Friday, March 3, 2017


Most wanderers make no mark.
Sue Hendrickson is a wanderer. She has been a diver, an explorer, and a collector of insects encased in amber (a la Jurassic Park) many of which have wound up in the collections of natural history museums and universities around the world.
In 1990 she was a fossil hunter. She was near Faith, South Dakota hunting fossils where she found three large bones sticking out of a cliff. At the time she was working for the Black Hills Institute of Geological Research. Further evaluation revealed a large skeleton, over 90 per cent complete, of a T. Rex.  Black Hills Institute of Geological Research paid $5,000 to the land owner, Maurice Williams, for the right to excavate the dinosaur skeleton, which was cleaned and transported to the company headquarters in Hill City. They named the dinosaur "Sue," after her. It was the largest Tyrannosaurus rex skeleton ever discovered.
In 1992, a long legal battle began over Sue. The U.S. Attorney’s Office claimed Sue’s bones had been seized from federal land and were therefore government property. It was eventually found that Williams, a part-Native American and member of the Cheyenne River Sioux tribe, had traded his land to the tribe two decades earlier to avoid paying property taxes, and thus his sale of excavation rights to Black Hills had been invalid.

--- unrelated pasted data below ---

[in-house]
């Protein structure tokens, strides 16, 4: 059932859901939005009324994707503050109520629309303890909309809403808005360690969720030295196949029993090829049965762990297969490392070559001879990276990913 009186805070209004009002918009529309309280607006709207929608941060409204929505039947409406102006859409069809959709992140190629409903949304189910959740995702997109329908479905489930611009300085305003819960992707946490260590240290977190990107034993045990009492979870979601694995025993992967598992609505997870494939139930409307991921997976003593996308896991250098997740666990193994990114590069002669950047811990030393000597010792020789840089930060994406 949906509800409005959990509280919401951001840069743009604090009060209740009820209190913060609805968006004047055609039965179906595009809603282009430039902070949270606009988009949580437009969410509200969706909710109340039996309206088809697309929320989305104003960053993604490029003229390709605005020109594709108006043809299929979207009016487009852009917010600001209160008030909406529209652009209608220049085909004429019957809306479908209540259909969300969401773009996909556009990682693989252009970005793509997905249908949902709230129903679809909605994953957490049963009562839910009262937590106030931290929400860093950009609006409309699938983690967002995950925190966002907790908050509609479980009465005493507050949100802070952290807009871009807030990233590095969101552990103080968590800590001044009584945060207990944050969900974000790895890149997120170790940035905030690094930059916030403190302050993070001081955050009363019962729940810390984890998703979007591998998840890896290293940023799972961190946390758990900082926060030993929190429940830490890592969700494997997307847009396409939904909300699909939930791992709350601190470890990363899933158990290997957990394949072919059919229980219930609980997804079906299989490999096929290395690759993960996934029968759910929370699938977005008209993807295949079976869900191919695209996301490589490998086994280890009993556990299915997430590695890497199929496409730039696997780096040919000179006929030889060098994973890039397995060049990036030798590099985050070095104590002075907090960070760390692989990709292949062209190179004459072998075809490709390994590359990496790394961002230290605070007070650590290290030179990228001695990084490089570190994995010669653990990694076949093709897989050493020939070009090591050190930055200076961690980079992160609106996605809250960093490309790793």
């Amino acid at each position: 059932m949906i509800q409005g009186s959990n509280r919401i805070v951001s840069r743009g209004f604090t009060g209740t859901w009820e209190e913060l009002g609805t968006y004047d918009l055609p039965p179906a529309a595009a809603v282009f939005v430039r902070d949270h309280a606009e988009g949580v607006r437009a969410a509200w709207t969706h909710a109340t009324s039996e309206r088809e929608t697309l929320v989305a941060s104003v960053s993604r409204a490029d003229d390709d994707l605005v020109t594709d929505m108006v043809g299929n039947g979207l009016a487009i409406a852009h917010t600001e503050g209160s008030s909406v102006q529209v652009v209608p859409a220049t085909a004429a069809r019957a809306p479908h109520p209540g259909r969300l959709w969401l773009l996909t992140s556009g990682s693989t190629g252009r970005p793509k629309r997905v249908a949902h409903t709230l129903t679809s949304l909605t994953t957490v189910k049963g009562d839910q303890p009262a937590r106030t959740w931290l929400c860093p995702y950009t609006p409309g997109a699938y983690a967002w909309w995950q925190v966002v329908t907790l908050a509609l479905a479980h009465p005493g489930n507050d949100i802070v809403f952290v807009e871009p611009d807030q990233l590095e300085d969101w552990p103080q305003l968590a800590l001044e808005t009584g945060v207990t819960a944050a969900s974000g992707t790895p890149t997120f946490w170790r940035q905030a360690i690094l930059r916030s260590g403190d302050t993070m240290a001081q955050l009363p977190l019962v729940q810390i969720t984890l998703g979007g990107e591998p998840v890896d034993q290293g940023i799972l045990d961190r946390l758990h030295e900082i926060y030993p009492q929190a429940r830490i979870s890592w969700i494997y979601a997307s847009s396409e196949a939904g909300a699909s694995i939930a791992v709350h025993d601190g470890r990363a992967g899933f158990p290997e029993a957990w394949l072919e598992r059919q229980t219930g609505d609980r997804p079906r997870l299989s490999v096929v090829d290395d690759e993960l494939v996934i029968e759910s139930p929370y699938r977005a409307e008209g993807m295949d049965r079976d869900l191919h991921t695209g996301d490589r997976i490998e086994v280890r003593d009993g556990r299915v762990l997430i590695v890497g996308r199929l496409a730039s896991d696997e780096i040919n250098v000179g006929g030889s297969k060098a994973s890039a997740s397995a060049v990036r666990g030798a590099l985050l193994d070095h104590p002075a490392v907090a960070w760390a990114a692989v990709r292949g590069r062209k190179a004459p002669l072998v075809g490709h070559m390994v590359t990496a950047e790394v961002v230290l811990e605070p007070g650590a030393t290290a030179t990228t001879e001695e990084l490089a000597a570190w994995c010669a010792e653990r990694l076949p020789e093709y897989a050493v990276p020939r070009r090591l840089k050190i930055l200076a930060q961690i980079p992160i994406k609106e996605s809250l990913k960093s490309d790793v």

When ownership was finally awarded to Williams after a protracted legal battle he put the skeleton up for auction. In October 1997, Chicago’s Field Museum purchased Sue at public auction at Sotheby’s in New York City for $8.36 million. Sue’s skeleton went on display at the Field Museum in May 2000. The tremendous T. rex skeleton–13 feet high at the hips and 42 feet long from head to toe–is displayed in one of the museum’s main halls.

Sue’s extraordinarily well-preserved bones have allowed scientists to determine many things about the life of T. rex. They have determined that the carnivorous dinosaur had an incredible sense of smell, as the olfactory bulbs were each bigger than the cerebrum, the thinking part of the brain. In addition, Sue was the first T. rex skeleton to be discovered with a wishbone, a crucial discovery that provided support for scientists’ theory that birds are a type of living dinosaur.
The original discoverer, Hendrickson, and the original  researchers, the Black Hills Institute of Geological Research, got nothing out of all this.
In 2005, Glamour magazine honored Hendrickson in their "Glamour Woman of the Year Awards."

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